This was my first big story for the Diamondback, the cover for our special section on the coming basketball season. I was nervous, and I learned an important lesson: When you shake hands with someone who is 6-foot-11, you need to stand back further than usual. If you don’t, you wind up talking into his naval. Which is exactly what happened. Tom instantly picked up on my nervousness and worked to help me relax. We sat in the lobby of McMillen’s dorm and spoke for more than an hour. He knew the angle of my story: Maryland fans were disappointed that Bill Walton, not McMillen, had become the best player in college basketball. Despite the tough angle, McMillen spoke openly and honestly. If only the many thousands of men and women I would interview over the following four decades were that cooperative.
My first paid story came when I started working as a research editor (read: fact checker, a position that, sadly, barely exists anymore) at Islands Magazine, a travel publication. I was delighted when the editor-in-chief gave me a shot to write a 200-word sidebar. I think it was something about how different ethnic groups populated the Pacific Islands in waves. I was so excited to see my name in print in a national magazine that I had my parents go down to the local bookstore to see it for themselves. Of course they bought copies and showed everyone, which took quite a lot of effort considering there was no Facebook or Twitter in those days.
In my mid-20s I was hired to design the logo for a recreational cooking school in Santa Cruz, CA. The owner asked if I'd be willing to write a monthly newsletter. My whole life I'd been encouraged to write by teachers and professors, but they’d never mentioned money. So for two years I wrote a monthly cooking school newsletter, for $75 a pop. As with many design jobs, I soon realized that all creative endeavors are not created equal, but I nonetheless learned a lot during that time. Still, I swear to gourd, if I ever have to write a punny headline featuring seasonal produce again, I'll explode.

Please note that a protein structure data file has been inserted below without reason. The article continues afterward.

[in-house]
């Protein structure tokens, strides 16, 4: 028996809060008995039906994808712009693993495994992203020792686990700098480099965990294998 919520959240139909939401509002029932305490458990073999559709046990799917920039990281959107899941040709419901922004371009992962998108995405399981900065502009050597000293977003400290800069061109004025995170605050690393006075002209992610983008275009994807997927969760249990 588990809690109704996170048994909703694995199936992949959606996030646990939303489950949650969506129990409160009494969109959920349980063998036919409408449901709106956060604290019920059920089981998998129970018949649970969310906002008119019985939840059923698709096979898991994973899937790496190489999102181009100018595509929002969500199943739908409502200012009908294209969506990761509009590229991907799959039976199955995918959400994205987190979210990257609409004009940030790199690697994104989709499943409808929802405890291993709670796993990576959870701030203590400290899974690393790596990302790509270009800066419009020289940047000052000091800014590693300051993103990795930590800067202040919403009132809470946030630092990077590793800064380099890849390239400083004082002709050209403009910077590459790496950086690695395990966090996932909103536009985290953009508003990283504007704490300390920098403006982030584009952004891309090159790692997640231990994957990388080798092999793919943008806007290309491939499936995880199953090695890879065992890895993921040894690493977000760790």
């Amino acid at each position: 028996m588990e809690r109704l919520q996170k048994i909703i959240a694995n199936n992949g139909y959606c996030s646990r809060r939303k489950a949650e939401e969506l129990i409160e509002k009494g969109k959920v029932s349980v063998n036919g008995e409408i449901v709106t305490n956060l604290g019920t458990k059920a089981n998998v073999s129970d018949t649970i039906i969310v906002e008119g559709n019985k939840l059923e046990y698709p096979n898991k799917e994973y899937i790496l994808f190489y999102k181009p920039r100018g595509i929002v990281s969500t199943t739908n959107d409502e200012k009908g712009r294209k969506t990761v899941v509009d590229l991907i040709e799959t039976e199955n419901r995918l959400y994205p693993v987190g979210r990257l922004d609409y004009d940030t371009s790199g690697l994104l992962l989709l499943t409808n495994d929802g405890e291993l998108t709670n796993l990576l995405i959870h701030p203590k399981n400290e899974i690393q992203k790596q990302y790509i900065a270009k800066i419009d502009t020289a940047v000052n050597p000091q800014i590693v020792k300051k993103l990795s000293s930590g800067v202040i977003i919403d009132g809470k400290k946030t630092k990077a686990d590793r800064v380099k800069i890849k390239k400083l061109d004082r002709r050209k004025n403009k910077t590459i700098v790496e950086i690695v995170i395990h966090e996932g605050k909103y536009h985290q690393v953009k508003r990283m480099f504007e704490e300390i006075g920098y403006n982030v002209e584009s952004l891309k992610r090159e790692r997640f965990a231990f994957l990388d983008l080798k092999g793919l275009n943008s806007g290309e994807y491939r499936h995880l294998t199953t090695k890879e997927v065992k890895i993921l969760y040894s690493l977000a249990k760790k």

My first paid writing gig was at The Daily, the University of Washington’s school newspaper. But that's a boring answer, so I'll give a slightly better one: My sophomore year, I covered the school baseball team, an otherwise unremarkable group except for the presence of a really good right-handed pitcher you might remember named Tim Lincecum. That year, I got to write an article on Lincecum for a now-defunct Mariners magazine called The Grand Salami. It was my first time in a magazine, and it was cool as hell. The Mariners, of course, passed on drafting the local boy in favor of Brandon Morrow. The rest is history.
Right outta high school I became a stringer at the Redwood City Tribune, covering mostly high school sports for between $15 and $25 a game. I loved basketball season because just a year earlier I’d played against the guys I was covering. (I also played baseball, but we staffed relatively few baseball games.) Bob Melvin was a two-sport star at Menlo-Atherton High, and between the third and fourth quarters of one game he sidled up to me and asked, “Hey, Chris, how many points do I have?” Two other distinctive aspects of the job: 1) We wrote our stories using carbon paper, proving that I need carbon dating to measure my age, and 2) I received excellent editing, which helped me grasp certain writing basics—mainly from a guy named Mike, who a couple of years later vanished briefly and came back as Michelle.